Friday, September 28, 2007

Winter Leadership Institute, University of Delaware

From: Nancy Weiss
Applications are now being accepted for the Winter Leadership Institute
at the University of Delaware, January 13-18, 2008. Sponsored by the National Leadership Consortium on Developmental Disabilities.

This week-long, intensive leadership development program is designed for current executive-level emerging leaders, and those who anticipate filling leadership roles in the future. Participants may work in areas of management or program leadership in organizations that provide, advocate for, or fund community-based services and supports for people with developmental disabilities and their families.

Institute participants will come away with demonstrated leadership ability and a firm grasp of the values that are critical for quality, individualized supports.

Faculty include: Derrick Dufresne, Steve Eidelman, Jim Gardner, Renee Pietrangelo, Julie Petty, Tim Quinn, Lynne Seagle, Michael Smull, Nancy Thaler, Nancy Ward, Nancy Weiss, and more. Some scholarships & fellowships are available!

Applications are due by October 24th. Click here for more information and an on-line application. Or click on the image below for a full description.

Thursday, September 27, 2007

Disability Blog Carnival #23 is up NOW!

Superheroes, folksongs, naked lawyers, beach wheelchairs, and a Therevada oasis--it must be another edition of the Disability Blog Carnival, with your host Jennifer Justice at Pedestrian Hostile. A fine mix of hilarity, personal accounts, serious news and commentary, there are links for all tastes. Go check it out!

The next edition of the Disability Blog Carnival is our big one-year anniversary spectacular, hosted right here at DS,TU. The theme is "Milestones," any kinda milestones. If you have tales about hosting, reading, or participating in the Carnival in any way, those are most welcome too. Submit links here, or at the form, or email them to me for consideration. Deadline for submissions is Monday October 8; the festivities will post on Thursday October 11, just look for the marching bands, the balloons, the fireworks, the bonfire....

Wednesday, September 26, 2007

MacArthur Fellows 2007: Disability researchers in the mix

One of this year's newly announced batch of MacArthur Fellows is Yoky Matsuoka (b. 1971) an engineer at the University of Washington-Seattle. Matsuoka designs very high-tech anatomical models, including an intricate robotic hand, exoskeletal appliances to improve fine-motor use, and another project that uses wearable haptic devices in post-stroke therapies.

Another, Jonathan Shay (b. 1941, portrait at left), is a Boston-based psychiatrist and classicist who takes humanistic approaches to psychological injury in Vietnam (and now Gulf, Afghanistan, and Iraq) War veterans. His book titles may give a good flavor of his work: Achilles in Vietnam: Combat Trauma and the Undoing of Character (1994) and Odysseus in America: Combat Trauma and the Trials of Homecoming (2002). Shay is himself a stroke survivor who has experienced post-stroke paralysis.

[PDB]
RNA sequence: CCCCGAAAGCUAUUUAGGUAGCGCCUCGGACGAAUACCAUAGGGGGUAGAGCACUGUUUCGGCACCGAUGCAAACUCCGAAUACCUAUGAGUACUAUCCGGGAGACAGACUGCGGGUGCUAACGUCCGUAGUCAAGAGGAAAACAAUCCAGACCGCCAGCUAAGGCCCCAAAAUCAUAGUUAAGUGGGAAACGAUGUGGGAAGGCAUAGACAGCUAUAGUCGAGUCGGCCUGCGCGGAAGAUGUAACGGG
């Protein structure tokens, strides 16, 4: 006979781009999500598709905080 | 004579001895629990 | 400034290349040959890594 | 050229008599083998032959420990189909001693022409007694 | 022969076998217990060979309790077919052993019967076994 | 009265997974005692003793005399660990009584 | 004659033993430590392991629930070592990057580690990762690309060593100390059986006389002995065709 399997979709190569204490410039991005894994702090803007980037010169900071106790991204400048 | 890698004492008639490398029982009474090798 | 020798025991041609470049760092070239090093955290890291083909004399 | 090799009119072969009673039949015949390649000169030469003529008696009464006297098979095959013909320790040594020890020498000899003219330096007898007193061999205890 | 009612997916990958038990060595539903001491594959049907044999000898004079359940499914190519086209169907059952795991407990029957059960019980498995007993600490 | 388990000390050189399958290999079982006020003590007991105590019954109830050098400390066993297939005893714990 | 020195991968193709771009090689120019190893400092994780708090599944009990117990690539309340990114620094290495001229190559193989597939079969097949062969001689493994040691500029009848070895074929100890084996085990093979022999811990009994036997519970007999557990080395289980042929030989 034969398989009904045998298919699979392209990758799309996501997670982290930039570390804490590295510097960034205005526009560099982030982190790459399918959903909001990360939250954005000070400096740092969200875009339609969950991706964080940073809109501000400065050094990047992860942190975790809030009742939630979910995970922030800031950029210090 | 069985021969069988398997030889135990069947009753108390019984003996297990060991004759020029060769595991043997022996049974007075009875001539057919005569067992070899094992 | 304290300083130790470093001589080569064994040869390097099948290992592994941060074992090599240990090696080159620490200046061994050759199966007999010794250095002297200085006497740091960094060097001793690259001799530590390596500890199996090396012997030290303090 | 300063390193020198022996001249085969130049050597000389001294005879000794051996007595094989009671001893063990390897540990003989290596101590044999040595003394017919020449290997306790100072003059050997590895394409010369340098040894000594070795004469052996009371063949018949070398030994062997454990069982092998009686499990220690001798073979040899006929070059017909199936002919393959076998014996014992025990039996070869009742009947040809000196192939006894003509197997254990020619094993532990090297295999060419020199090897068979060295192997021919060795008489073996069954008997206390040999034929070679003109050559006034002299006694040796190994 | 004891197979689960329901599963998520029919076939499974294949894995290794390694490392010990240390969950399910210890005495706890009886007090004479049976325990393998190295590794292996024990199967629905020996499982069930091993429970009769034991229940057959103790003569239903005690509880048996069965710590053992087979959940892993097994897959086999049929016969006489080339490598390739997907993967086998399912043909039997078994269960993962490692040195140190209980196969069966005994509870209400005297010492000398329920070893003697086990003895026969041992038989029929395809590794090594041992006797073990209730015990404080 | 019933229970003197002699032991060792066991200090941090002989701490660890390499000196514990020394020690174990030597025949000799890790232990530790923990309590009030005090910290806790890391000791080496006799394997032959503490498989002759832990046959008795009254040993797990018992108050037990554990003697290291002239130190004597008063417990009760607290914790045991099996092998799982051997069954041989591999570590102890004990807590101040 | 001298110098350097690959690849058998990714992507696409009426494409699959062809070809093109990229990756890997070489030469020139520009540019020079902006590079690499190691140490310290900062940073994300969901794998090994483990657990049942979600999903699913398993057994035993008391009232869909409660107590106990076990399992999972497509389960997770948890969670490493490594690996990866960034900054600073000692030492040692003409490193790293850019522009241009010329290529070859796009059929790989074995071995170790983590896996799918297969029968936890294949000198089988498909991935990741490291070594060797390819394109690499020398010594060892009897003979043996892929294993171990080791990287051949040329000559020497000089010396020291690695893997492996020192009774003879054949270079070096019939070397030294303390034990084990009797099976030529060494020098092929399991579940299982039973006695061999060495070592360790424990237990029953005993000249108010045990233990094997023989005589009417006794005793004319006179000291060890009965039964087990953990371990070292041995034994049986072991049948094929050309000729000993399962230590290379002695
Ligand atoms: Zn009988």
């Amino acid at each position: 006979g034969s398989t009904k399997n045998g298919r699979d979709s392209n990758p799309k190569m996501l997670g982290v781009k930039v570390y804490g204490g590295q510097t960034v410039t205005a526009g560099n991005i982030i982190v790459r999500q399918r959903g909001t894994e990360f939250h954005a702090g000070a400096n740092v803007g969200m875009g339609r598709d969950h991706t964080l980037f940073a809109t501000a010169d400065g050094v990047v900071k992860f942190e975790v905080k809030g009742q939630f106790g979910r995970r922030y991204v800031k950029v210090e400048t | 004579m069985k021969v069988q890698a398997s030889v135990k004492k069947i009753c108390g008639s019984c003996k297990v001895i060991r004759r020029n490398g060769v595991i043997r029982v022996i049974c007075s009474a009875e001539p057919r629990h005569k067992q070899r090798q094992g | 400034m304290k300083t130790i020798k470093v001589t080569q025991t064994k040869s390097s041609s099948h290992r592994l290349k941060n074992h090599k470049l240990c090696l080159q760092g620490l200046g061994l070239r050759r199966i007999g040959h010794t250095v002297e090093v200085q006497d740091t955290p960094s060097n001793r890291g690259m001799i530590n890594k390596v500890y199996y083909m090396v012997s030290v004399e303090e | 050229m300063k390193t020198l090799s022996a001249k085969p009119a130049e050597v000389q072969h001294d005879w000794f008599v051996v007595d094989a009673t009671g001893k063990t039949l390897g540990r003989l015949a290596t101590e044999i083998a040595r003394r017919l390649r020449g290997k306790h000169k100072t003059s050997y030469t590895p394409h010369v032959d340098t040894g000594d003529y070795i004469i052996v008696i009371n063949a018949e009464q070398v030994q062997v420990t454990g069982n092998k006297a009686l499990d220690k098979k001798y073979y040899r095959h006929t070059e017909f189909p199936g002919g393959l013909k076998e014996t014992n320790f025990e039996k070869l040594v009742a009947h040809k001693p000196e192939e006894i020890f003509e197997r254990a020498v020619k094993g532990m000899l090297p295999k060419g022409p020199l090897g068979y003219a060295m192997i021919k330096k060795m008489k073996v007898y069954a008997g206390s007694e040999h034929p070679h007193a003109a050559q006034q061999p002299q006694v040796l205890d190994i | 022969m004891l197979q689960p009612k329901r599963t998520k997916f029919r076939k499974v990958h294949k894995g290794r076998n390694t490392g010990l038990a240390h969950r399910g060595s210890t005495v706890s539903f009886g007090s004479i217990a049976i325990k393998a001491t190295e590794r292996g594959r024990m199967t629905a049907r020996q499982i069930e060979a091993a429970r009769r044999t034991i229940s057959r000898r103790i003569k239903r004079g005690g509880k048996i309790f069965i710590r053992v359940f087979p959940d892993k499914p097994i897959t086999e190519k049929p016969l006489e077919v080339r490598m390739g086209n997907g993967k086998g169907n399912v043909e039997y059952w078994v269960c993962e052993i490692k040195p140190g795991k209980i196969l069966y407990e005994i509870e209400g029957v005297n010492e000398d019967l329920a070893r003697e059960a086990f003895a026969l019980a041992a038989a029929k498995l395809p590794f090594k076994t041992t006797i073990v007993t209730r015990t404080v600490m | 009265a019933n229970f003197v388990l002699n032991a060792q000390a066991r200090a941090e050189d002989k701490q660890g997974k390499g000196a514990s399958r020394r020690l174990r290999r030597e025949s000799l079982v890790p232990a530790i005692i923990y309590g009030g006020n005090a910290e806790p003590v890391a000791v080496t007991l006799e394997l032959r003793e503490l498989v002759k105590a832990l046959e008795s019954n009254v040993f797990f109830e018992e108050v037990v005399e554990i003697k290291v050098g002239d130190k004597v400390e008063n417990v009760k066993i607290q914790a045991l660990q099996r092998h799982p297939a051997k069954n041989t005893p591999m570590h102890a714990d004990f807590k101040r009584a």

Saturday, September 22, 2007

Junius Wilson and Floyd Brown

I posted almost a year ago about Susan Burch and Hannah Joyner's research on Junius Wilson (1908-2001)--a deaf African-American man who was arrested at age 17 but never tried, was labeled insane, was placed in a state hospital in North Carolina, castrated, and held for more than seventy years. The extraordinary book Burch and Joyner co-wrote will be released this fall, as Unspeakable: The Life Story of Junius Wilson (UNC Press 2007).

It would be nice to think that stories like Wilson's are safely in the past, but they're just not. Floyd Brown is another North Carolina man, also African-American, also disabled, also arrested under shady circumstances and never tried, held in the state hospital for the last fourteen years now. Carolina Legal Assistance is on the case, trying to get the murder charge against Brown dismissed, so he can be freed. "Mr. Brown has fallen through the cracks," says the CLA's Greg McGrew. No doubt about that.

Smuggled Iguanas + Prosthetic Leg = News?

This story is local, so maybe I'm seeing and hearing it everywhere this morning for that reason. (On the other hand, the BBC's website already has the story up.) Or maybe it's just that, for some unfathomable reason, any crime becomes "quirky" news when a prosthetic leg is involved. (Neon-green iguanas are just a bonus element.)

It's still a federal crime, folks.

(Hat tip to Abe Munder, the Wheeled Wonder, for some of those news links.)

Friday, September 21, 2007

Super Heroes, Super Villains (San Francisco, October 4-November 21)

The Bay Area nonprofit visual arts center Creativity Explored, which welcomes artists with developmental disabilities to create, exhibit, and sell their work, has a studio blog, and a frequently updated website--and they need it, because the place is constantly having events, exhibits, sales, and screenings. This one caught my eye, in light of the upcoming Disability Blog Carnival edition on a "supercrip" theme: Super Heroes Super Villains Gallery Exhibition, which opens next month. Here's the gallery's blurb about it: